Alopecia is common and may include hair loss from all parts of the body. Partial alopecia is thinning of the hair and/or patchy hair loss. Alopecia can be a significant psychological issue for any patient, attracting unwanted attention and contributing to a loss of identity.r
Chemotherapy causes atrophy and loss of the hair root bulb resulting in total alopecia or partial atrophy of the hair shaft, making it more susceptible to the trauma of regular hair care.r
- Chemotherapy-induced alopecia most commonly affects the scalp hair, beard, and eyebrows; however, axillary, pubic hair, and eyelashes may also be affected. The incidence and degree of hair loss depends on the drug dose, route and schedule. Some agents cause full hair loss, while others may cause thinning or patchy hair loss.
- Radiation-induced alopecia, in the majority of cases, will only cause hair loss in the area of the body that is being treated. However, in some cases alopecia can occur where the radiation beam exits the body, e.g. hair loss on the back of the head may occur for patients receiving radiation to their nasopharynx.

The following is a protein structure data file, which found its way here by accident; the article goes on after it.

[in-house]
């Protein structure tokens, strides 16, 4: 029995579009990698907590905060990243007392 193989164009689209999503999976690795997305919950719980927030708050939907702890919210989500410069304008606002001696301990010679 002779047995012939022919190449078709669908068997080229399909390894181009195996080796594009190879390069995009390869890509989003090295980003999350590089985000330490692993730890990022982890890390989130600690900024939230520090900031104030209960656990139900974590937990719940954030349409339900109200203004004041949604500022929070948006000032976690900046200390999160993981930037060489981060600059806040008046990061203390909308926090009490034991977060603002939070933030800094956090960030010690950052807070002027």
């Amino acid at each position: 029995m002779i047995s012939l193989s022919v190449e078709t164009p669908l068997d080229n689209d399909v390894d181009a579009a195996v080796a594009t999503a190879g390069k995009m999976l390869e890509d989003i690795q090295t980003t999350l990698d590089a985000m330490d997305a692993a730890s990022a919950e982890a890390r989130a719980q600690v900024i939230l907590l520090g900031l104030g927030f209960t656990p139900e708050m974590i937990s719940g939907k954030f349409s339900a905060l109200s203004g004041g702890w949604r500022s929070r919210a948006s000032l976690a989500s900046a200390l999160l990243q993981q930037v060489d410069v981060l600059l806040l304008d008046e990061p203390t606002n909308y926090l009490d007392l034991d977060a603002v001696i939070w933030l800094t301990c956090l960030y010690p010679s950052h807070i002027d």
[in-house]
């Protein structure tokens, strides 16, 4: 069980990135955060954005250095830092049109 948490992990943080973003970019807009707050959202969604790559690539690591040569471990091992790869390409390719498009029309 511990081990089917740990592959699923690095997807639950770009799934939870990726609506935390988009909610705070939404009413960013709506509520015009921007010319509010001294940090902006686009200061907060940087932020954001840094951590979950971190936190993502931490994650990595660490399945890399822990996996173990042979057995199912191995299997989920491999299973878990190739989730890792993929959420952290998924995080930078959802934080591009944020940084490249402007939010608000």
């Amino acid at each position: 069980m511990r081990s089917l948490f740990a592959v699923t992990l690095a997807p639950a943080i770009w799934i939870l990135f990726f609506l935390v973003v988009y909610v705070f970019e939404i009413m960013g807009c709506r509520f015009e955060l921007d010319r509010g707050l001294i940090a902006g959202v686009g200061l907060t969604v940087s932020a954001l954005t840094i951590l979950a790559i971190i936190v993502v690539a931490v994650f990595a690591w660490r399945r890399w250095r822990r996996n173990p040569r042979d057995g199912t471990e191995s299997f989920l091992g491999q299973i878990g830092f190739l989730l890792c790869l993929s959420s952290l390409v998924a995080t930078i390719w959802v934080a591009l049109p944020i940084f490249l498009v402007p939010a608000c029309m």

Chemotherapy-induced alopecia usually occurs one to three weeks after treatment begins. Hair regrowth takes approximately three to five months, with some patients experiencing changes to the colour and texture of their regrown hair. The majority of chemotherapy-induced alopecia is reversible once therapy is discontinued. There are however reported cases of permanent alopecia following the use of epidermal growth factor receptor (EGFR) inhibitors, high dose chemotherapy, and bone and marrow transplant. Radiation-induced alopecia usually occurs within two to three weeks of the first treatment dose. Hair loss may continue once treatment has finished, and in some cases alopecia may be permanent or hair regrowth may be patchy.
The incidence and degree of alopecia varies depending upon the specific chemotherapy agent or combination regimen administered, the drug dose and the treatment schedule. High-dose, intermittent, intravenous chemotherapy regimens are associated with higher incidence of total alopecia. While low-dose, weekly, oral chemotherapy regimens are less likely to cause total alopecia. Combination chemotherapy regimens are more likely to cause total alopecia than single chemotherapy agents.
The incidence and degree of radiation-induced alopecia depends on the size of the treatment field, the type of radiation being used, the frequency of treatment, and the total dose.